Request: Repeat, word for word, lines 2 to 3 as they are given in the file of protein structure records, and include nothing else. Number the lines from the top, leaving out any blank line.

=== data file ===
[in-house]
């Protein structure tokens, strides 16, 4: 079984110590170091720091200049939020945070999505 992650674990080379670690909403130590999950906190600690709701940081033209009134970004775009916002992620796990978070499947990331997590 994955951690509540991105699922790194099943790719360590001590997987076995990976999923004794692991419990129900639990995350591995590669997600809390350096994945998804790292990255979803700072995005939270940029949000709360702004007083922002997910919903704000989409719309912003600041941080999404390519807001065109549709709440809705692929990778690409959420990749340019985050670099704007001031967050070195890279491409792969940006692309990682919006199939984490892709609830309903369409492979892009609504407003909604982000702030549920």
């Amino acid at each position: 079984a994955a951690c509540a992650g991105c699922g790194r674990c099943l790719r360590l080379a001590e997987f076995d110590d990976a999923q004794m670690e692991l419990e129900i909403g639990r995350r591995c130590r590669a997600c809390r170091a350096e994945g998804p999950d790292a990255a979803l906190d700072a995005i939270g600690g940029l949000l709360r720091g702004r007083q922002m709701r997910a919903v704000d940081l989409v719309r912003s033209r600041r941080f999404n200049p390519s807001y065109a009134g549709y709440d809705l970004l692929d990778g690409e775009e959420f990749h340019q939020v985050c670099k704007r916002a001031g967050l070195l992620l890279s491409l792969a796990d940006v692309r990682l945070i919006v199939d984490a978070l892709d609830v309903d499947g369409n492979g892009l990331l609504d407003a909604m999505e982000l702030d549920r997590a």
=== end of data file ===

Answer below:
């Protein structure tokens, strides 16, 4: 079984110590170091720091200049939020945070999505 992650674990080379670690909403130590999950906190600690709701940081033209009134970004775009916002992620796990978070499947990331997590 994955951690509540991105699922790194099943790719360590001590997987076995990976999923004794692991419990129900639990995350591995590669997600809390350096994945998804790292990255979803700072995005939270940029949000709360702004007083922002997910919903704000989409719309912003600041941080999404390519807001065109549709709440809705692929990778690409959420990749340019985050670099704007001031967050070195890279491409792969940006692309990682919006199939984490892709609830309903369409492979892009609504407003909604982000702030549920």
């Amino acid at each position: 079984a994955a951690c509540a992650g991105c699922g790194r674990c099943l790719r360590l080379a001590e997987f076995d110590d990976a999923q004794m670690e692991l419990e129900i909403g639990r995350r591995c130590r590669a997600c809390r170091a350096e994945g998804p999950d790292a990255a979803l906190d700072a995005i939270g600690g940029l949000l709360r720091g702004r007083q922002m709701r997910a919903v704000d940081l989409v719309r912003s033209r600041r941080f999404n200049p390519s807001y065109a009134g549709y709440d809705l970004l692929d990778g690409e775009e959420f990749h340019q939020v985050c670099k704007r916002a001031g967050l070195l992620l890279s491409l792969a796990d940006v692309r990682l945070i919006v199939d984490a978070l892709d609830v309903d499947g369409n492979g892009l990331l609504d407003a909604m999505e982000l702030d549920r997590a």